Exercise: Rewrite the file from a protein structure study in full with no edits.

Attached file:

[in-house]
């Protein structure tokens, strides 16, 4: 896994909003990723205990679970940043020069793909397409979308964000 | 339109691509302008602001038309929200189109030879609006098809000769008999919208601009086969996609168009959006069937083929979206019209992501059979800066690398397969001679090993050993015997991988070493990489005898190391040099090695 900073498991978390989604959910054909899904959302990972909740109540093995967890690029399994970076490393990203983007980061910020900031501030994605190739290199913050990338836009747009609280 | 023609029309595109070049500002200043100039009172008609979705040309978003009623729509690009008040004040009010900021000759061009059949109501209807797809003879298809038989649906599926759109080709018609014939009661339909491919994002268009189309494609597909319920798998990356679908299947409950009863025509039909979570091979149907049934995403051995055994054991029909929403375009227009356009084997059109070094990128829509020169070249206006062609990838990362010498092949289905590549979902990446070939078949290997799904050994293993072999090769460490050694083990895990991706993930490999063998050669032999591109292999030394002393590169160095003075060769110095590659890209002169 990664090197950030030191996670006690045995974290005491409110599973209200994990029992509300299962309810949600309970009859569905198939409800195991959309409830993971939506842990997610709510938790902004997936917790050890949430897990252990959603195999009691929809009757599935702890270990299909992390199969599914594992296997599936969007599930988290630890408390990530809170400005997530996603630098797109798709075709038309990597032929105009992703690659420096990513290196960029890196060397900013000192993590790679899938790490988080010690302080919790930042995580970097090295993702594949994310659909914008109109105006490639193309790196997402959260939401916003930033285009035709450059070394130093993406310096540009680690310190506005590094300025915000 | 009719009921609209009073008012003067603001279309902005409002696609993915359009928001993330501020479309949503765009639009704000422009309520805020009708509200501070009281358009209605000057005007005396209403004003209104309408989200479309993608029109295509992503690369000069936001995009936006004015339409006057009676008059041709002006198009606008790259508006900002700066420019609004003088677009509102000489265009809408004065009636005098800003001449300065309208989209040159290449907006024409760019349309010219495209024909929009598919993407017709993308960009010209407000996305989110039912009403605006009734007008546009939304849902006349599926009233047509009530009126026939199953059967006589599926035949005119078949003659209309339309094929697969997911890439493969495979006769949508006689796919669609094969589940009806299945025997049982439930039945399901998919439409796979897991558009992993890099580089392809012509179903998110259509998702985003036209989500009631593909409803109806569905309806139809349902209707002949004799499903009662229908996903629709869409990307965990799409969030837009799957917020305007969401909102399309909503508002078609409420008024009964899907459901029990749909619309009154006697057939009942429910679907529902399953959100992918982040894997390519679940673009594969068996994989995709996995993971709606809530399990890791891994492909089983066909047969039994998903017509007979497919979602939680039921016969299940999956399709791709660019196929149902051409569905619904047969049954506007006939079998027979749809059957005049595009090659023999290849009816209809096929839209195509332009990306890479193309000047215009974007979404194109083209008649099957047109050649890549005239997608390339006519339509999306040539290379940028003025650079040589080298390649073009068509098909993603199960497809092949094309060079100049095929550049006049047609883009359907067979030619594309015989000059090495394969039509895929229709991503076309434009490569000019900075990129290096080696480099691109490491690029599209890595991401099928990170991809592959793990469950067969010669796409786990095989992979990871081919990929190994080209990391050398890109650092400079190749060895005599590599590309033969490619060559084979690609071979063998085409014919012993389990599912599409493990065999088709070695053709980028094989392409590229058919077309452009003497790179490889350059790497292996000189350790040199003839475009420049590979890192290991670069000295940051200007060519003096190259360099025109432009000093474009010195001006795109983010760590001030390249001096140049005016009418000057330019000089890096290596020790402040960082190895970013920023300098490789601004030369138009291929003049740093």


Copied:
[in-house]
């Protein structure tokens, strides 16, 4: 896994909003990723205990679970940043020069793909397409979308964000 | 339109691509302008602001038309929200189109030879609006098809000769008999919208601009086969996609168009959006069937083929979206019209992501059979800066690398397969001679090993050993015997991988070493990489005898190391040099090695 900073498991978390989604959910054909899904959302990972909740109540093995967890690029399994970076490393990203983007980061910020900031501030994605190739290199913050990338836009747009609280 | 023609029309595109070049500002200043100039009172008609979705040309978003009623729509690009008040004040009010900021000759061009059949109501209807797809003879298809038989649906599926759109080709018609014939009661339909491919994002268009189309494609597909319920798998990356679908299947409950009863025509039909979570091979149907049934995403051995055994054991029909929403375009227009356009084997059109070094990128829509020169070249206006062609990838990362010498092949289905590549979902990446070939078949290997799904050994293993072999090769460490050694083990895990991706993930490999063998050669032999591109292999030394002393590169160095003075060769110095590659890209002169 990664090197950030030191996670006690045995974290005491409110599973209200994990029992509300299962309810949600309970009859569905198939409800195991959309409830993971939506842990997610709510938790902004997936917790050890949430897990252990959603195999009691929809009757599935702890270990299909992390199969599914594992296997599936969007599930988290630890408390990530809170400005997530996603630098797109798709075709038309990597032929105009992703690659420096990513290196960029890196060397900013000192993590790679899938790490988080010690302080919790930042995580970097090295993702594949994310659909914008109109105006490639193309790196997402959260939401916003930033285009035709450059070394130093993406310096540009680690310190506005590094300025915000 | 009719009921609209009073008012003067603001279309902005409002696609993915359009928001993330501020479309949503765009639009704000422009309520805020009708509200501070009281358009209605000057005007005396209403004003209104309408989200479309993608029109295509992503690369000069936001995009936006004015339409006057009676008059041709002006198009606008790259508006900002700066420019609004003088677009509102000489265009809408004065009636005098800003001449300065309208989209040159290449907006024409760019349309010219495209024909929009598919993407017709993308960009010209407000996305989110039912009403605006009734007008546009939304849902006349599926009233047509009530009126026939199953059967006589599926035949005119078949003659209309339309094929697969997911890439493969495979006769949508006689796919669609094969589940009806299945025997049982439930039945399901998919439409796979897991558009992993890099580089392809012509179903998110259509998702985003036209989500009631593909409803109806569905309806139809349902209707002949004799499903009662229908996903629709869409990307965990799409969030837009799957917020305007969401909102399309909503508002078609409420008024009964899907459901029990749909619309009154006697057939009942429910679907529902399953959100992918982040894997390519679940673009594969068996994989995709996995993971709606809530399990890791891994492909089983066909047969039994998903017509007979497919979602939680039921016969299940999956399709791709660019196929149902051409569905619904047969049954506007006939079998027979749809059957005049595009090659023999290849009816209809096929839209195509332009990306890479193309000047215009974007979404194109083209008649099957047109050649890549005239997608390339006519339509999306040539290379940028003025650079040589080298390649073009068509098909993603199960497809092949094309060079100049095929550049006049047609883009359907067979030619594309015989000059090495394969039509895929229709991503076309434009490569000019900075990129290096080696480099691109490491690029599209890595991401099928990170991809592959793990469950067969010669796409786990095989992979990871081919990929190994080209990391050398890109650092400079190749060895005599590599590309033969490619060559084979690609071979063998085409014919012993389990599912599409493990065999088709070695053709980028094989392409590229058919077309452009003497790179490889350059790497292996000189350790040199003839475009420049590979890192290991670069000295940051200007060519003096190259360099025109432009000093474009010195001006795109983010760590001030390249001096140049005016009418000057330019000089890096290596020790402040960082190895970013920023300098490789601004030369138009291929003049740093």